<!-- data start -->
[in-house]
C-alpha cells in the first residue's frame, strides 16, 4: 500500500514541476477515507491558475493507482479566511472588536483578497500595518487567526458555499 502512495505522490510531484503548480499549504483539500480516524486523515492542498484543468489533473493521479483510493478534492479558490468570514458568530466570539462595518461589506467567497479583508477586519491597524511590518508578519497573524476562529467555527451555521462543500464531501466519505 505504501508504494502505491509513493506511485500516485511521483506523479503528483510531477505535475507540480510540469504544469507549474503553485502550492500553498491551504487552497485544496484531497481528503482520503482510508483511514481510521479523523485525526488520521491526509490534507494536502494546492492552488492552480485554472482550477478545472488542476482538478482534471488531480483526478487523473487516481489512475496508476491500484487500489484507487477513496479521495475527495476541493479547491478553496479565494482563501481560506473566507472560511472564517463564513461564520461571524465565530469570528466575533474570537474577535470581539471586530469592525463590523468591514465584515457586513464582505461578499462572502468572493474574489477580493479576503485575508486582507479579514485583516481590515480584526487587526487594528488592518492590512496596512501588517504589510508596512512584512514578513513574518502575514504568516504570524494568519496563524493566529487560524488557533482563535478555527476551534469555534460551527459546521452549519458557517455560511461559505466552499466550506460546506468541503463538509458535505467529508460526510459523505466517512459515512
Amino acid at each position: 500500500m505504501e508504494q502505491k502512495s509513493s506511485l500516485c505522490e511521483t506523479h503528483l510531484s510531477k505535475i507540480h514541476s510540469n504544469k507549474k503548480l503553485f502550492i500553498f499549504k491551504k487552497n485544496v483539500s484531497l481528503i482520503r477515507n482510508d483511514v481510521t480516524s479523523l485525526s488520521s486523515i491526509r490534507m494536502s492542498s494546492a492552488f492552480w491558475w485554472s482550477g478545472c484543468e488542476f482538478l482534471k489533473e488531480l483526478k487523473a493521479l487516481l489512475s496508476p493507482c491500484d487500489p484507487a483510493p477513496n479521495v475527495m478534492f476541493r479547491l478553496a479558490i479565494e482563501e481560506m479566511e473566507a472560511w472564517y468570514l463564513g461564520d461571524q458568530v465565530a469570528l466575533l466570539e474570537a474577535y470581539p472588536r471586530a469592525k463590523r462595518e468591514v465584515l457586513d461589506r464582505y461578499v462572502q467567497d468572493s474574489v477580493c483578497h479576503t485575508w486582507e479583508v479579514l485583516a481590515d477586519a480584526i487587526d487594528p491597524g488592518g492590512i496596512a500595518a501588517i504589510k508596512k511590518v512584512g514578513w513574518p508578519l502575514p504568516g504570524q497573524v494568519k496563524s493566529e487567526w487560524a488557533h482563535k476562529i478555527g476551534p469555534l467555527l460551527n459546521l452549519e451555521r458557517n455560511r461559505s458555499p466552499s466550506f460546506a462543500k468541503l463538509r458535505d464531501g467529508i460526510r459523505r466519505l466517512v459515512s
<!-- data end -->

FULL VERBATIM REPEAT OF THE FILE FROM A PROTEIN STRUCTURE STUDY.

[in-house]
C-alpha cells in the first residue's frame, strides 16, 4: 500500500514541476477515507491558475493507482479566511472588536483578497500595518487567526458555499 502512495505522490510531484503548480499549504483539500480516524486523515492542498484543468489533473493521479483510493478534492479558490468570514458568530466570539462595518461589506467567497479583508477586519491597524511590518508578519497573524476562529467555527451555521462543500464531501466519505 505504501508504494502505491509513493506511485500516485511521483506523479503528483510531477505535475507540480510540469504544469507549474503553485502550492500553498491551504487552497485544496484531497481528503482520503482510508483511514481510521479523523485525526488520521491526509490534507494536502494546492492552488492552480485554472482550477478545472488542476482538478482534471488531480483526478487523473487516481489512475496508476491500484487500489484507487477513496479521495475527495476541493479547491478553496479565494482563501481560506473566507472560511472564517463564513461564520461571524465565530469570528466575533474570537474577535470581539471586530469592525463590523468591514465584515457586513464582505461578499462572502468572493474574489477580493479576503485575508486582507479579514485583516481590515480584526487587526487594528488592518492590512496596512501588517504589510508596512512584512514578513513574518502575514504568516504570524494568519496563524493566529487560524488557533482563535478555527476551534469555534460551527459546521452549519458557517455560511461559505466552499466550506460546506468541503463538509458535505467529508460526510459523505466517512459515512
Amino acid at each position: 500500500m505504501e508504494q502505491k502512495s509513493s506511485l500516485c505522490e511521483t506523479h503528483l510531484s510531477k505535475i507540480h514541476s510540469n504544469k507549474k503548480l503553485f502550492i500553498f499549504k491551504k487552497n485544496v483539500s484531497l481528503i482520503r477515507n482510508d483511514v481510521t480516524s479523523l485525526s488520521s486523515i491526509r490534507m494536502s492542498s494546492a492552488f492552480w491558475w485554472s482550477g478545472c484543468e488542476f482538478l482534471k489533473e488531480l483526478k487523473a493521479l487516481l489512475s496508476p493507482c491500484d487500489p484507487a483510493p477513496n479521495v475527495m478534492f476541493r479547491l478553496a479558490i479565494e482563501e481560506m479566511e473566507a472560511w472564517y468570514l463564513g461564520d461571524q458568530v465565530a469570528l466575533l466570539e474570537a474577535y470581539p472588536r471586530a469592525k463590523r462595518e468591514v465584515l457586513d461589506r464582505y461578499v462572502q467567497d468572493s474574489v477580493c483578497h479576503t485575508w486582507e479583508v479579514l485583516a481590515d477586519a480584526i487587526d487594528p491597524g488592518g492590512i496596512a500595518a501588517i504589510k508596512k511590518v512584512g514578513w513574518p508578519l502575514p504568516g504570524q497573524v494568519k496563524s493566529e487567526w487560524a488557533h482563535k476562529i478555527g476551534p469555534l467555527l460551527n459546521l452549519e451555521r458557517n455560511r461559505s458555499p466552499s466550506f460546506a462543500k468541503l463538509r458535505d464531501g467529508i460526510r459523505r466519505l466517512v459515512s